As judge Thokozile Masipa delivered her decision, Pistorius, who would have faced at least 25 years behind bars for premeditated murder, sat sobbing in the dock, tears streaming down his cheeks.
A verdict on the less serious charge of culpable homicide is still to come.
Although Masipa described the 27-year-old as a “very poor” and “evasive” witness, she said it did not mean the track star was necessarily guilty in a case she said was based entirely on circumstantial evidence.
“The state has not proved beyond reasonable doubt that the accused is guilty of premeditated murder,” Masipa told the Pretoria High Court. “There are just not enough facts to support such a finding.”
She then proceeded to absolve Pistorius, who said he shot model and law graduate Reeva Steenkamp in the mistaken belief she was an intruder hiding in a toilet cubicle, of a lesser murder charge that falls short of a direct intention to kill.
“Clearly he did not subjectively foresee this as a possibility that he would kill the person behind the door—let alone the deceased—as he thought she was in the bedroom,” she told the packed courtroom.
Although he has been cleared of the two murder charges, he could still be convicted of culpable homicide for the negligent or reckless killing of Steenkamp, hit by four 9mm rounds fired through the toilet door at Pistorius’s luxury Pretoria home.
Culpable homicide carries up to 15 years in jail.
Alternatively the double-amputee could be acquitted, allowing him to leave the court and potentially resume his career as one of the biggest names in world athletics.
As the 66-year-old Masipa began her methodical review of the 41-day trial and the charges—which also include three unrelated firearms offences—a pained and forlorn Pistorius bowed his head in the dock.
Masipa, only the second black woman to rise to the bench in South Africa, has remained impassive throughout the often dramatic and gruesome court proceedings, seemingly impervious to the global interest in a case that has drawn comparisons to the 1995 murder trial of American football star OJ Simpson.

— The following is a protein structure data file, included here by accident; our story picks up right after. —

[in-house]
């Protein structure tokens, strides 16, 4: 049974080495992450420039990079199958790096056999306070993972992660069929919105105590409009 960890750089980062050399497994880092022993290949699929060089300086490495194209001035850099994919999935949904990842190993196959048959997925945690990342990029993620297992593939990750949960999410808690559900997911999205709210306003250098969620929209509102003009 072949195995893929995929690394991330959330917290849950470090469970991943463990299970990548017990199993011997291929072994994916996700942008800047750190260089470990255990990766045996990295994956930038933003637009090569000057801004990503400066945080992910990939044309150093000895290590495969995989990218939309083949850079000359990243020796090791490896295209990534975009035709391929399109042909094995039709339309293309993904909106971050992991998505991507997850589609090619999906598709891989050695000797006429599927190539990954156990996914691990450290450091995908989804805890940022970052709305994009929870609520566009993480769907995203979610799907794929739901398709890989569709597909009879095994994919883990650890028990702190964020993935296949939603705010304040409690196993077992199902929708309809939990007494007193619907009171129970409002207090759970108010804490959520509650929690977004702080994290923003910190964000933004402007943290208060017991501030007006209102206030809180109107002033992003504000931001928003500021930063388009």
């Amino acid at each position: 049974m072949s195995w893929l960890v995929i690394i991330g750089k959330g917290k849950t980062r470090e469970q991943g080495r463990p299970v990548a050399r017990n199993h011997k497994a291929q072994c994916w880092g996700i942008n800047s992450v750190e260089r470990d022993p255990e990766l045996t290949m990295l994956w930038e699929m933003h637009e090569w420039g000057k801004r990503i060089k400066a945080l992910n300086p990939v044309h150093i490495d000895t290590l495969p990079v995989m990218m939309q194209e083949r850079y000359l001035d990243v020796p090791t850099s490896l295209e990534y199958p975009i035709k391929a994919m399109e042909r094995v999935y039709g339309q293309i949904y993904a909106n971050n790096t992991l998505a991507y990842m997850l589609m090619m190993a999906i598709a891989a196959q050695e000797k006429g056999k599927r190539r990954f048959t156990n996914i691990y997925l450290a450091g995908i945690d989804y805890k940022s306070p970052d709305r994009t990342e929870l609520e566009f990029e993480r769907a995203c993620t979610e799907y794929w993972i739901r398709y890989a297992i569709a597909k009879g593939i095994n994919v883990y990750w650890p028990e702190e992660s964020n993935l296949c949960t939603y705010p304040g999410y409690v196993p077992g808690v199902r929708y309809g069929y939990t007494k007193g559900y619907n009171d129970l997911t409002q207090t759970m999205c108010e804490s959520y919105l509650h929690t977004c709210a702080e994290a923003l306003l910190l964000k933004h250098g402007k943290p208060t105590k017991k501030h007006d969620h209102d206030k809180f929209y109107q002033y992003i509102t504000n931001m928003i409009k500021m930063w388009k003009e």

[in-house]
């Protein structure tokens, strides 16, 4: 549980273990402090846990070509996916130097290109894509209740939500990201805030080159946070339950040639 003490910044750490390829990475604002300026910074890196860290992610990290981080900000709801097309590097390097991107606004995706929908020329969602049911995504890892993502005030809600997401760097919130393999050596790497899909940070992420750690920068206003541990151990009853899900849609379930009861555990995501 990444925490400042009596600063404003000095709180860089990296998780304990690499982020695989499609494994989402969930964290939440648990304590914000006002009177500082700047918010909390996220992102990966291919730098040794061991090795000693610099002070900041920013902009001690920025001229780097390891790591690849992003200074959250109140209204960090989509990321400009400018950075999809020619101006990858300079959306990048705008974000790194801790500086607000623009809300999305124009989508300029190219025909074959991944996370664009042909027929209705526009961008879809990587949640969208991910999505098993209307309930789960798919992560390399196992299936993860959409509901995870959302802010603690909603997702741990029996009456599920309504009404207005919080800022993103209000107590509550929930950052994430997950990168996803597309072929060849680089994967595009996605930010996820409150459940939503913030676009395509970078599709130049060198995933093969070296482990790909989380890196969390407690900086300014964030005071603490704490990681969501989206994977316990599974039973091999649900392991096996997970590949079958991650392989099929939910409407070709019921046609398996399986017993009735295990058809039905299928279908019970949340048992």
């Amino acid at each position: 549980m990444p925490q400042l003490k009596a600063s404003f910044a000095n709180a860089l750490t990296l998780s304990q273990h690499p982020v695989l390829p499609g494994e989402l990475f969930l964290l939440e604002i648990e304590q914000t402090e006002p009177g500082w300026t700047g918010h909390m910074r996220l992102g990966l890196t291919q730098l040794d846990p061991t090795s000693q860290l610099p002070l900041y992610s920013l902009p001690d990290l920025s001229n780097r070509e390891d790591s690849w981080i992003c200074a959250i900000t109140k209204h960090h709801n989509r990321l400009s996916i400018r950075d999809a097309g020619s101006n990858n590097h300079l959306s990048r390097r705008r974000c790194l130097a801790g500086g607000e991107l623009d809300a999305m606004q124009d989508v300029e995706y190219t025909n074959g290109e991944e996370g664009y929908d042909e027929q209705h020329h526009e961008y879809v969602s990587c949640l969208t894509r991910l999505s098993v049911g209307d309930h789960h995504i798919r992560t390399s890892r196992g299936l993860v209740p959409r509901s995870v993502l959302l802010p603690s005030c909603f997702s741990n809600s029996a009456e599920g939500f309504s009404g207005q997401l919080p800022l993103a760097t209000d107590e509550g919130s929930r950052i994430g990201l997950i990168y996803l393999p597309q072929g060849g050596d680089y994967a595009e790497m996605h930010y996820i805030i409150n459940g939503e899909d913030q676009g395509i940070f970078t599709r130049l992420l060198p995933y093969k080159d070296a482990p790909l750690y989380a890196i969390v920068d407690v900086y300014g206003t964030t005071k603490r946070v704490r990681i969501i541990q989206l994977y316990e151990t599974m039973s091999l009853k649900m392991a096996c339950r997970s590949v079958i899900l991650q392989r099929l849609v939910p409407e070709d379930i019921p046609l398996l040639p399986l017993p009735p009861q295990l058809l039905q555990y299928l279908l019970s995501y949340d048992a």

In one early blow to Pistorius, she said defense allegations of police contamination of the crime scene “paled into insignificance”.
However, as she drew up a detailed timeline of the shooting, she questioned the reliability of multiple state witnesses, including that of a neighbor who testified to hearing the terrified screams of a woman before and during shots.
She also rejected a mass of instant messaging evidence presented by both prosecution and defense to suggest, respectively, that the couple’s relationship was on the rocks or loving and strong.
“Normal relationships are dynamic and unpredictable most of the time, while human beings are fickle,” she said. “None of the evidence of a loving relationship, or a relationship turned sour, can assist this court.”
The case has transfixed millions around the world who admired Pistorius, a man whose lower legs were amputated as a baby but who reached the semi-finals of the 400 meters at the London Olympics in 2012.
That same year, Time magazine included him in its list of the world’s 100 most influential people, “the definition of global inspiration.”
In sports-mad South Africa, the shooting caused an even bigger impact, the stunning downfall of a sporting hero feted by black and white alike in a society still divided by its racist past.
The case continued to inflame passions even after Masipa delivered her decision.
“We are here in support of all women who have been abused or killed by their partners,” said supermarket worker Joyce Radebe, who took the day off to demonstrate outside the court with members of the African National Congress Women’s League.
Prosecutor Gerrie Nel—the theatrical face of a prosecution that has watched its case stripped away by Masipa—painted Pistorius as a gun-obsessed hot-head who whooped with joy when he blew apart a water-melon with a high-calibre pistol, democratic South Africa—glued to the live television feed—was forced to ask itself some uncomfortable questions.
Foremost among them were queries about male attitudes to weapons and violence and the reality of whites and blacks still inhabiting largely different worlds.
Why, commentators asked, of more than 30 witnesses called were only two—a security guard and police ballistics expert—black?
Why, Masipa aside, were nearly all the leading protagonists white in a nation where whites are just 10 percent of the population?
Was South Africa really so dangerous that Pistorius and his friends were justified in feeling the need to carry handguns?
And, as backdrop to it all, the universal white suburban fear: how to protect yourself from an intruder—assumed to be black—in the middle of the night, a fear hardwired by years of apartheid propaganda about the swart gevaar (black danger).